Just a reminder that, TODAY, is Mary Lynn Archibald’s stop at the NAMW Blog as part of her WOW! Women on Writing Virtual Book Tour. Be sure to stop by and leave a question or comment for Mary Lynn or email them to to be automatically entered into a drawing to win a copy of Mary Lynn’s latest memoir, Accidental Cowgirl: Six Cows, No Horse and No Clue.

She’ll be with us all day to answer your questions! You can also still listen in on a fantastic and entertaining Author Reading by Mary Lynn, which is now available on the NAMW website. You can choose to listen in on the website or download the mp3 of the memoir reading to your portable device to listen to at your leisure.

If you are already a member of NAMW, thank you.  And if you are considering membership and have questions, please contact us at or you can reach Staci in our Member Benefits Department via telephone at (877) e-memoir.  Either way you choose to contact us, we’ll do our best to answer any questions you may have.

Be Brave.  Write Your Story!

P.S.  There are still a few spaces left in Linda Joy’s Intermediate to Advanced Writing Groups.  Sign up today before they are full!

Secrets and Tips: Write a Powerful Memoir

The release of The Power of Memoir–How to Write Your Healing Story has given me the opportunity to answer questions about memoir writing, from truth to secrets, from families who support the writer to families who threaten to sue if the memoirist tells “the truth.” I’m posting some of the questions every few days to help memoir writers caught in the dilemma between truth, memoir, family, and fiction.

Many writers are torn between the desire to tell the truth and the internal/external pressure to keep family secrets. What do you recommend they do?
It’s important first for the writer to get her story on the page, to write her own truth. Each person has a point of view and his own story that no one else can tell, so he needs to claim it and discover its wisdom by writing about it. This process creates a new perspective that brings forth layers of memories and insights. Exposing these layers is part of the healing process.

And there’s the hot topic in all my workshops: secrets. Secrets are energy magnets. The force it takes to keep secrets hidden is energy that could be used for growth and creativity. So often though, the shame and guilt associated with secrets keep feeding the darkness and the fear. Secrets maintain a great power over us, and we are diminished by them. We become co-conspirators to family dynamics that we don’t agree with and want to break away from. So we get caught in a conflict—to speak or not to speak? Do we remain closed and complicit, or open up and take the risk of losing friends and family, of being ousted from the family, or shamed once again into submission? These are choices that we need to make consciously and with care.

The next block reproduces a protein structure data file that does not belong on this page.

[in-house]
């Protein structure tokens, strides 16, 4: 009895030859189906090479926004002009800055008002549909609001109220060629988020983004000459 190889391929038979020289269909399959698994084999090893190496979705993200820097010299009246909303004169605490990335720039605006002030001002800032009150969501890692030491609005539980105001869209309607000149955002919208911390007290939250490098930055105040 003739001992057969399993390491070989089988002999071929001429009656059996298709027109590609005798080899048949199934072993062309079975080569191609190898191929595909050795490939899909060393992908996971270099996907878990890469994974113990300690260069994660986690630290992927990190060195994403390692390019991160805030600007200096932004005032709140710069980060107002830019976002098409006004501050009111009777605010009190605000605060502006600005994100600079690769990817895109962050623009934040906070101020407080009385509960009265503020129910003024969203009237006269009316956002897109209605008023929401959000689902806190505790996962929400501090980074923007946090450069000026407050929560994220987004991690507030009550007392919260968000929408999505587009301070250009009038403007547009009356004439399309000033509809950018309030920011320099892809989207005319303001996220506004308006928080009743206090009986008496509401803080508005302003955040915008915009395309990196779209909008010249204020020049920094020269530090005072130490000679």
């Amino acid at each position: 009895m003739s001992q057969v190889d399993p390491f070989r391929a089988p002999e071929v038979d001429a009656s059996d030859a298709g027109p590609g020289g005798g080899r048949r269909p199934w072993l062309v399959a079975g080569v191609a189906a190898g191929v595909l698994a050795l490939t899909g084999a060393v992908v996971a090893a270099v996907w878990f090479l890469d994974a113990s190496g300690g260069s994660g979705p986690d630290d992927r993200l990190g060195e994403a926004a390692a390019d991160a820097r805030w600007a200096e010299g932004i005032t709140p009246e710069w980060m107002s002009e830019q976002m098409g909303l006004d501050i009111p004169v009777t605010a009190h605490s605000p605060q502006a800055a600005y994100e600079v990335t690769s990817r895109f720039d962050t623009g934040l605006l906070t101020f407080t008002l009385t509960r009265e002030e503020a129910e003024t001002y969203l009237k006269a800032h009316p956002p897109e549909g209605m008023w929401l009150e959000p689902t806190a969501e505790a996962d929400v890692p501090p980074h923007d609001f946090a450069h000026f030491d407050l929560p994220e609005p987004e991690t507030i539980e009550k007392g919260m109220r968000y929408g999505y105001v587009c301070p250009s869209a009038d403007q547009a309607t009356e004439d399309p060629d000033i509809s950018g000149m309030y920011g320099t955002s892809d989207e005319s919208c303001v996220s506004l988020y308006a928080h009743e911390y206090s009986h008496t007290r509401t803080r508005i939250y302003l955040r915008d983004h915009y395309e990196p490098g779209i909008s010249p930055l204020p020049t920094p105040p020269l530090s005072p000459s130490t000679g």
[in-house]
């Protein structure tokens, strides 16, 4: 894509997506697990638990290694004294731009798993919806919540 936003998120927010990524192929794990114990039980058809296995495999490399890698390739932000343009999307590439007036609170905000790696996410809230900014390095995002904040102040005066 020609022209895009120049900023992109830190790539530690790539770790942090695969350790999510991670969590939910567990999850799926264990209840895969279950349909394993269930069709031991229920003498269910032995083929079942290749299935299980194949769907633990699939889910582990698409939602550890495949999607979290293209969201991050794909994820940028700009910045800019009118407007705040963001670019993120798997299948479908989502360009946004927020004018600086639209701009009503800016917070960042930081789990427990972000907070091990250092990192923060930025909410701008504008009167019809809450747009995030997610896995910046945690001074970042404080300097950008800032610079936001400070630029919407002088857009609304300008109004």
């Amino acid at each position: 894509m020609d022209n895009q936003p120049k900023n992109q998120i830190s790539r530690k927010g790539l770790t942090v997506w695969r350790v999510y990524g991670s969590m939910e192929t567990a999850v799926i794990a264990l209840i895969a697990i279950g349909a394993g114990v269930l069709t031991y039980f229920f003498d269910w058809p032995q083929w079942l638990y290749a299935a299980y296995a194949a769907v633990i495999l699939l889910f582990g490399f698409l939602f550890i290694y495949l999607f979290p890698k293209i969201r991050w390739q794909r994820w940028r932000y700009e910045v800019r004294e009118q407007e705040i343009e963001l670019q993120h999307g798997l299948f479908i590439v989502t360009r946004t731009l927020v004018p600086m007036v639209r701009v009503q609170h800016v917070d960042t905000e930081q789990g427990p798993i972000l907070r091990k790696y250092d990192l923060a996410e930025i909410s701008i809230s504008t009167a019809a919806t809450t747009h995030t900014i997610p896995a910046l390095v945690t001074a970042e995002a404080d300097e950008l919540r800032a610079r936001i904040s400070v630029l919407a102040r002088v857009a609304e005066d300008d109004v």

I tell my students to be open to writing two versions of the story: first, write for yourself, to clear out your emotional closet and sort the events that are jumbled up in your mind. Research has shown that writing the unadorned truth is powerful and creates changes in the brain—in other words: it’s healing.

When you put real people in your book, especially if they are identifiable, they should be notified. Even if all the portraits are positive, we’re exposing a real person to the eyes of the world. The convention is to have people read the sections they appear in, if you are on speaking terms. If not, change the names and identifying characteristics, even if that means changing names for the character, the streets, town and anything that exposes them. If published, the legal branch of the publishing company can vet the manuscript as well, but since so many memoirs are self-published, I think it’s important for people to keep these ethics in mind.

Putting the publishing concerns aside for a moment, I think the writer first needs to listen to the voice within, the true author of the story–yourself. Write what you have to say as if no one will read it–you can review it later. You will be different from the writer who began the story. Writing the story will transform you, heal you, and give you a feeling of empowerment.
Be brave–write your story!


Myers makes a compelling case for the power of words as a form of healing and growth.

James W. Pennebaker, Ph.D. professor of psychology, The University of Texas at Austin and author, Opening Up and Writing To Heal

...the NAMW memoir classes with Linda Joy Myers are wonderful

Kathy Pooler